Jonathan J. Halperin
Jonathan J. Halperin
Designing Research, Communications
and Strategies for Sustainability

Of Language, Geography and Mosaics

Jonathan J Halperin UK picture Weak bridge at Oylmpia Jonathan J Halperin UK picture Diversion END Jonathan J Halperin UK picture Cuation Heavy Plant Crossing

If Americans and Brits are “separated by a common language,” then Israelis and Palestinians are surely divided by a shared geography. Here in London, small daily protests outside the Israeli embassy brought British riot police into the streets adjacent to the new Whole Foods market in the tony Kensington region aglow with pre-Christmas displays.

In the region of Christ’s birth, the whine of Hamas rockets was for the first time heard by residents of Jerusalem itself. Not in Israeli land adjacent to Gaza, where more than 100 rockets were launched on November 11, three days before the Israeli attack on November 14 that killed Ahemed Jabari, second in command of the military wing of Hamas. Not in Tel Aviv where the wail of air raid sirens is neither commonplace nor unusual. But in Jerusalem, a sacred target, a place of birth and death; a city with ancient meaning and a target today because of its symbolic import for the future.

The media reporting on this latest eruption in the Middle East struggles to fit more than two thousand years of historical context into sound bites and headlines. And even the proximate cause of the conflagration, the missiles raining down on Israel from Gaza, slips out of most coverage – blown away by the images of people and houses torn apart by Israeli counter-attacks.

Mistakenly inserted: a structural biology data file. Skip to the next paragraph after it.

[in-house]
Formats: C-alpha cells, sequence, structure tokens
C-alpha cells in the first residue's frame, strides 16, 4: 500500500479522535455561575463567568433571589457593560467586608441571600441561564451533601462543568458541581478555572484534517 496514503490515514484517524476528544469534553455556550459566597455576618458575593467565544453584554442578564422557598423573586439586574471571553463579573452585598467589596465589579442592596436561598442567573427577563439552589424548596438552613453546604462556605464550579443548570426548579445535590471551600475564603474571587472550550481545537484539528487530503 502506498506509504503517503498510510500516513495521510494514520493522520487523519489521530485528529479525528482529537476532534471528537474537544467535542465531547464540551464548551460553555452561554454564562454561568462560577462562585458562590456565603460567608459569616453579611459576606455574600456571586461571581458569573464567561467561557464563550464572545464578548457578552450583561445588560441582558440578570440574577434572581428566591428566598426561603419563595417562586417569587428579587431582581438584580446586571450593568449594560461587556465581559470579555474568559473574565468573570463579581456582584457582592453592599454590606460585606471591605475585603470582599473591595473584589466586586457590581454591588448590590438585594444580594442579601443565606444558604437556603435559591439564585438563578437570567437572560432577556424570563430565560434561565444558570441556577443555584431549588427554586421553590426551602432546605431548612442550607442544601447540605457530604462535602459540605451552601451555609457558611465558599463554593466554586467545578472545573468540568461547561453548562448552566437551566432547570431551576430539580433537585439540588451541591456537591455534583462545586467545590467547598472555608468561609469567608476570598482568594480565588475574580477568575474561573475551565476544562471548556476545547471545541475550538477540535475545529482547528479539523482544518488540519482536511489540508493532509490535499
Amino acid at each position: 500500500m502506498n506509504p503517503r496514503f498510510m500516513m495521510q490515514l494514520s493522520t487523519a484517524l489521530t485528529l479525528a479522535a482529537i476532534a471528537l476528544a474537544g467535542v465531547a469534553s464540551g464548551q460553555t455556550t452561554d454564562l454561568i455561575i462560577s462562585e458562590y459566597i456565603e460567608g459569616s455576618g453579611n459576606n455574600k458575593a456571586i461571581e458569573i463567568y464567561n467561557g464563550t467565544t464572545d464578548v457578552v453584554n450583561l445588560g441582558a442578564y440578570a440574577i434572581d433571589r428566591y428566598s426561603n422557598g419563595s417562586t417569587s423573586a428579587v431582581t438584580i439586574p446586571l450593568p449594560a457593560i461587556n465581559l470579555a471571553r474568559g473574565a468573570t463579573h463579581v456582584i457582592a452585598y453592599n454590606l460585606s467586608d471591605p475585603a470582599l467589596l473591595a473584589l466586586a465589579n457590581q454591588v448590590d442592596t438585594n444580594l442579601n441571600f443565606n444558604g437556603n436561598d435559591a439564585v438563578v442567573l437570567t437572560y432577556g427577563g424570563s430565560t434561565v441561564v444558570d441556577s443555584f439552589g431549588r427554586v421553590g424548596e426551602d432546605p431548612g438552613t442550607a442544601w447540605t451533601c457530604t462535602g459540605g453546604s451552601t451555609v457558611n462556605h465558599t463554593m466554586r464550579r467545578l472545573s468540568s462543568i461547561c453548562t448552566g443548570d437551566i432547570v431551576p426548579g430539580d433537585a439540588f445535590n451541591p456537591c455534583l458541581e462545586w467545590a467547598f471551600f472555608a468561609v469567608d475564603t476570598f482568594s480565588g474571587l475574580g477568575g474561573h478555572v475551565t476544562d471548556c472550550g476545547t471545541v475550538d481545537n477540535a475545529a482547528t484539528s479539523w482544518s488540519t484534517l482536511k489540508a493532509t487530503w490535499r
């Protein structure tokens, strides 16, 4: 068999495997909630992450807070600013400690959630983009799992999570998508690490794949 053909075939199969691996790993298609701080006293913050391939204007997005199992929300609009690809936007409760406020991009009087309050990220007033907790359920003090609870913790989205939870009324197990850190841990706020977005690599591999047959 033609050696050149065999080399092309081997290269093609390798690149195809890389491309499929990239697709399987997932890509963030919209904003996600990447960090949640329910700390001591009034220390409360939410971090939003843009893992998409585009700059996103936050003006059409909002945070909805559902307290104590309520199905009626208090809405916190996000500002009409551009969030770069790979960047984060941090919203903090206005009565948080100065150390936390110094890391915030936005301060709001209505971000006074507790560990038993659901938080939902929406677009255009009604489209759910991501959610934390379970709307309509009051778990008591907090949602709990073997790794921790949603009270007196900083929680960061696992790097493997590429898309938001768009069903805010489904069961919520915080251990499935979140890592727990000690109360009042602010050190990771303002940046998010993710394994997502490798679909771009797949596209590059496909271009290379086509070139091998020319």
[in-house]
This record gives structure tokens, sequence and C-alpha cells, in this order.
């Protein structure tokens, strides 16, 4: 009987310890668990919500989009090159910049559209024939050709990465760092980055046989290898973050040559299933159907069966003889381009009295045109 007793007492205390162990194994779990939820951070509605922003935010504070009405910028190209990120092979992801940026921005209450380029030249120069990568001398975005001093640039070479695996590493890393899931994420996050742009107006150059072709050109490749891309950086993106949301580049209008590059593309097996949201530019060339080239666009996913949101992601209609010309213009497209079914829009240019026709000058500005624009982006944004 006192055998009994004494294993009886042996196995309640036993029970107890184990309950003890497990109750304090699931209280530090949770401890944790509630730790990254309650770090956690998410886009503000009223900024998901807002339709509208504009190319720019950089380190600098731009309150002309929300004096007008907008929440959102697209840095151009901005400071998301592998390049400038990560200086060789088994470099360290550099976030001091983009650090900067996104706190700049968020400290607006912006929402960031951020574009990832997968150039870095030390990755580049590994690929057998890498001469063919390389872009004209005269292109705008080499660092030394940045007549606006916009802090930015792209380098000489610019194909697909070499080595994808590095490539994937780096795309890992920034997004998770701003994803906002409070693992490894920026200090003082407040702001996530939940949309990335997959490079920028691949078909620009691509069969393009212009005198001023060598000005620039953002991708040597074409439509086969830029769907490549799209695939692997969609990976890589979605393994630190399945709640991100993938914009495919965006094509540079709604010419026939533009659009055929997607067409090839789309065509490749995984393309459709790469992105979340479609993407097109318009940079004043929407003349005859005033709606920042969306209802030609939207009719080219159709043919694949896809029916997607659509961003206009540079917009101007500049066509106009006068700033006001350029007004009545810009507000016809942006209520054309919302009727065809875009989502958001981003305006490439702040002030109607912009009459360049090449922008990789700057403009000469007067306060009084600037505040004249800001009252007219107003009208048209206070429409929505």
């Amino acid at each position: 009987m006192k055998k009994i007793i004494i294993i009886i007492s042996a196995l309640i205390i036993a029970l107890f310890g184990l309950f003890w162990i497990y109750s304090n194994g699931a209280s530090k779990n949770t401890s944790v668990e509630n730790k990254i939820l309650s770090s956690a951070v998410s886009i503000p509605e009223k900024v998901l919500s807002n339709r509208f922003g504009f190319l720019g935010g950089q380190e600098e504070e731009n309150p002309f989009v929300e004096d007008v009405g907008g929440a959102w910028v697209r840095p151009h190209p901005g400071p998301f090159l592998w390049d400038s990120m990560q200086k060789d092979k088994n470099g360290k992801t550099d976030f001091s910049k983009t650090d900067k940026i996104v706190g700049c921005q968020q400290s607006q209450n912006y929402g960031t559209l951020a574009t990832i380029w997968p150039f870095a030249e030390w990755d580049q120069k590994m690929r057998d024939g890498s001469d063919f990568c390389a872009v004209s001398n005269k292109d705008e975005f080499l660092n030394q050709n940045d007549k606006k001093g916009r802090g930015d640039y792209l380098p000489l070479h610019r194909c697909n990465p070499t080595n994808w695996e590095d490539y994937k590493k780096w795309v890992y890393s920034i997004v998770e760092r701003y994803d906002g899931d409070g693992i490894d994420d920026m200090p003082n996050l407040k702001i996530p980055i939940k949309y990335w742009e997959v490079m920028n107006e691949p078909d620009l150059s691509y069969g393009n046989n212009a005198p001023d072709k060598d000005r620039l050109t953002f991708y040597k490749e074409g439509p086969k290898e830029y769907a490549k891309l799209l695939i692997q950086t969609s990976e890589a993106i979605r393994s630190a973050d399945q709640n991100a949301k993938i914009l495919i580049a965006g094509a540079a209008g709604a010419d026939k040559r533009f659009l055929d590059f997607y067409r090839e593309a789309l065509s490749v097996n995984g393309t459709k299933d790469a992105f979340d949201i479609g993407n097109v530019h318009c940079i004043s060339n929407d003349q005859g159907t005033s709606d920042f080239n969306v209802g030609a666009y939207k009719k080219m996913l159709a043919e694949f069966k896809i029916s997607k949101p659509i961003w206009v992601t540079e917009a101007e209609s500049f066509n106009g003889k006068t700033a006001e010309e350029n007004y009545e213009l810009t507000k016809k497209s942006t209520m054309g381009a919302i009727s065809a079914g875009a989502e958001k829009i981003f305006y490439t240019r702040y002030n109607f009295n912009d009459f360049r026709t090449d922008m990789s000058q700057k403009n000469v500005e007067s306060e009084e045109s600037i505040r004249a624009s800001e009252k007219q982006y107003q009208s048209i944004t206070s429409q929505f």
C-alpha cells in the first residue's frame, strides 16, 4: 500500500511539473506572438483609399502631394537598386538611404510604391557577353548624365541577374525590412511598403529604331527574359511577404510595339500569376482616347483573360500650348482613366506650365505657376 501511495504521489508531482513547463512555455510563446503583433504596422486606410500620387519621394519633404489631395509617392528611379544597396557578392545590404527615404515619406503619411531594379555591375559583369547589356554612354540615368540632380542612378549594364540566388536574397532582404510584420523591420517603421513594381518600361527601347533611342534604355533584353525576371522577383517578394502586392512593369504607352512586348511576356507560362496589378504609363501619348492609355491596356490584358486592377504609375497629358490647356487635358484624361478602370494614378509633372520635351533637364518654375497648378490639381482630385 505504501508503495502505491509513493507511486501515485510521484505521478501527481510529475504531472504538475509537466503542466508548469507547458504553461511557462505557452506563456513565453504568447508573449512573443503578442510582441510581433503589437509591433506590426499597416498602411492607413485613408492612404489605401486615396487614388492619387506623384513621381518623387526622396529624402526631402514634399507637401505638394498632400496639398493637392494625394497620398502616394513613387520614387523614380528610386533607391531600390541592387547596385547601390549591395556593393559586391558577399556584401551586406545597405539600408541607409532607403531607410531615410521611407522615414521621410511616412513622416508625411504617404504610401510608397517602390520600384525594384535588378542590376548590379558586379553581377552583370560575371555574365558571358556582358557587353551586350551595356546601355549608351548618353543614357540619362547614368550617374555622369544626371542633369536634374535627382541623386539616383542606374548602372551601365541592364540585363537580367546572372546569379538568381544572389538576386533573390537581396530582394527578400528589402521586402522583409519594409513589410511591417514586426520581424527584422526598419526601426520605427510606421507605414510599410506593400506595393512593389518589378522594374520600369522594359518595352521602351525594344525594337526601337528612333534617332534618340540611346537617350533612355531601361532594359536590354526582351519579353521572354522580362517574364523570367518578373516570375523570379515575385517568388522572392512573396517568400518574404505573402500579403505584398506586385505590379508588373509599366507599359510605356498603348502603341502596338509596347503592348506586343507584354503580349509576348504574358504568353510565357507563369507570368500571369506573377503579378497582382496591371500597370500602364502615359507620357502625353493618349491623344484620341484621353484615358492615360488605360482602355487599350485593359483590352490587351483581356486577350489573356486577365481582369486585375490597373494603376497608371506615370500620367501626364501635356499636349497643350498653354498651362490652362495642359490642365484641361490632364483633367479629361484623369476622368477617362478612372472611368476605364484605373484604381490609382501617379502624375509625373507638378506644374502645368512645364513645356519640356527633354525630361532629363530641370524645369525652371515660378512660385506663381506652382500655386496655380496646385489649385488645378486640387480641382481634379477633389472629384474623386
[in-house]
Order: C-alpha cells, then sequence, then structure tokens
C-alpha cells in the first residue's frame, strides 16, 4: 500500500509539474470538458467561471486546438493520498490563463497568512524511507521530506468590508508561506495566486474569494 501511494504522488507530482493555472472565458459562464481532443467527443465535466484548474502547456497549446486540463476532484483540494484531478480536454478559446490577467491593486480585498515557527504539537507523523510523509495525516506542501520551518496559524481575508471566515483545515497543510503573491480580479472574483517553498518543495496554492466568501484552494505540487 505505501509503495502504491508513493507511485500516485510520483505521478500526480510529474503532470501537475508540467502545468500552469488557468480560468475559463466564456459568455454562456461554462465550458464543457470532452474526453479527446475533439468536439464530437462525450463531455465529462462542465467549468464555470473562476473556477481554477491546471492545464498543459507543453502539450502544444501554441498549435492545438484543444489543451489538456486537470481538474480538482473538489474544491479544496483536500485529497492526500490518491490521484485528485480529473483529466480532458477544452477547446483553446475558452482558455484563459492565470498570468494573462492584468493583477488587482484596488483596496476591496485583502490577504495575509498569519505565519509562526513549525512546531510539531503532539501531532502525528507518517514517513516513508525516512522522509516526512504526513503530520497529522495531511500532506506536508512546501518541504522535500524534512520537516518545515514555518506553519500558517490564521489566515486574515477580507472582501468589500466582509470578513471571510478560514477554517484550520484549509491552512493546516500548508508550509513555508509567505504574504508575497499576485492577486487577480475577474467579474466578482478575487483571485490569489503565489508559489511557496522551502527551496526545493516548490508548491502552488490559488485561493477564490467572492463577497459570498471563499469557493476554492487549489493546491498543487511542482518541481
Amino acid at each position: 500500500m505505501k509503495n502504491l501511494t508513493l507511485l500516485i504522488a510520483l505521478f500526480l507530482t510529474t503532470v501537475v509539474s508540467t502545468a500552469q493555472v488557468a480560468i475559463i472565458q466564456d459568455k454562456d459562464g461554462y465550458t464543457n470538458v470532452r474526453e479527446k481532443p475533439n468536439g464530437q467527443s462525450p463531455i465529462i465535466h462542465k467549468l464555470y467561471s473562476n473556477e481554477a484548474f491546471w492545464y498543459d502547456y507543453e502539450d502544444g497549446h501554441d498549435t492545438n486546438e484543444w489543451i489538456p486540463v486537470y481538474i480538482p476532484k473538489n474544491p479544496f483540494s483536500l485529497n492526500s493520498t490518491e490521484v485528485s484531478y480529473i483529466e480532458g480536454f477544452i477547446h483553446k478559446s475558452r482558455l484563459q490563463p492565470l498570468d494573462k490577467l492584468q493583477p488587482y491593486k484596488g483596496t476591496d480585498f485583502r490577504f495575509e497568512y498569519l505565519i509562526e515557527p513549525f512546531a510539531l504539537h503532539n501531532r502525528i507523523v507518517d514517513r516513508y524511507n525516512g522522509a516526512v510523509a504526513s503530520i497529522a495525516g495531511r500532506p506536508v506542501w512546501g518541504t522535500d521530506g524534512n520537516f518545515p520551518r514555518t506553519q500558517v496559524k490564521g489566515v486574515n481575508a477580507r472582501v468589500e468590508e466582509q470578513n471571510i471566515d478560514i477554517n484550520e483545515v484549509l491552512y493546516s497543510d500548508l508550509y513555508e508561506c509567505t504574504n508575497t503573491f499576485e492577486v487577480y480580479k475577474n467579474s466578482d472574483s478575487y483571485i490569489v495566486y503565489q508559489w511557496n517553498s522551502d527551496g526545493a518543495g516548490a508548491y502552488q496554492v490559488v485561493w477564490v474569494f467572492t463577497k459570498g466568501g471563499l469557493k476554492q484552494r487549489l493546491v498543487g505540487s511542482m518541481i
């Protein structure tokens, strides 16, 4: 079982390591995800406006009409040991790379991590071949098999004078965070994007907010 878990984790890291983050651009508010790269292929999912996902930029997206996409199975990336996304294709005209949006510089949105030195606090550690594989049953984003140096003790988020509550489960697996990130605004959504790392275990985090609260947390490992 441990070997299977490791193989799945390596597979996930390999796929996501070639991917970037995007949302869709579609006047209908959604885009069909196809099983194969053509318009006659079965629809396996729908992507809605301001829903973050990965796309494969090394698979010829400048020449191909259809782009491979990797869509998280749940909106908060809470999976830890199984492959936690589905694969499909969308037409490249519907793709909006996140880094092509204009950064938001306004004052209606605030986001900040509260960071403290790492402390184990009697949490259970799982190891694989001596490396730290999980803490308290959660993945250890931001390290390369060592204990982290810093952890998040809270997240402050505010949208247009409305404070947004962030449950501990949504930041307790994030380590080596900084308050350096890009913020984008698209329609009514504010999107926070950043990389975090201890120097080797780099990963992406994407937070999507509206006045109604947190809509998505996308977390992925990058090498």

Some wonder why Netanyahu is poised to send troops, again, into Gaza in a powerful display of Israeli military superiority that will do nothing to resolve the problem or shift the downward spiral of hatred and animosity, nor bring the world community to any greater understanding or interest in the problems of the Jewish people or the Palestinian people.

It is an all too familiar war dance, but even riskier in the newly aligned Middle East, with the civil war in Syria, and the nuclear ambitions of Iran temporarily stymied yet defiant. What are not new are the mindsets, the fixed images we carry around, the icons of our beliefs, the self-reinforcing notions and biases and prejudices. We see the world as if looking at a mosaic, ordering all the pieces into patterns that makes sense and provide some assurance that the world makes some sense and that we can somehow fit into the picture.

We fear the moments when tired and worn bits of the mosaic fall away, when things become unstuck and our sense of clarity and purpose and place is jostled. We thought things made sense: now we are not so sure. The pieces don’t fit together as well as we thought.

While few of us are etch-a-sketch artists, and none of us can live entirely new existences devoid of our pasts and history, leaning into the uncertainty of change and risk is how we make possible what seemed impossible -- until it wasn’t.

Jonathan makes connections that other people miss. Beyond an understanding of any single environmental issue or energy challenge, he knows how to use knowledge to drive change, how to bring the right players to the table, and how to reframe seemingly intractable problems to create space for new approaches. He’s a strategic thinker with a very clear sense of how things work.

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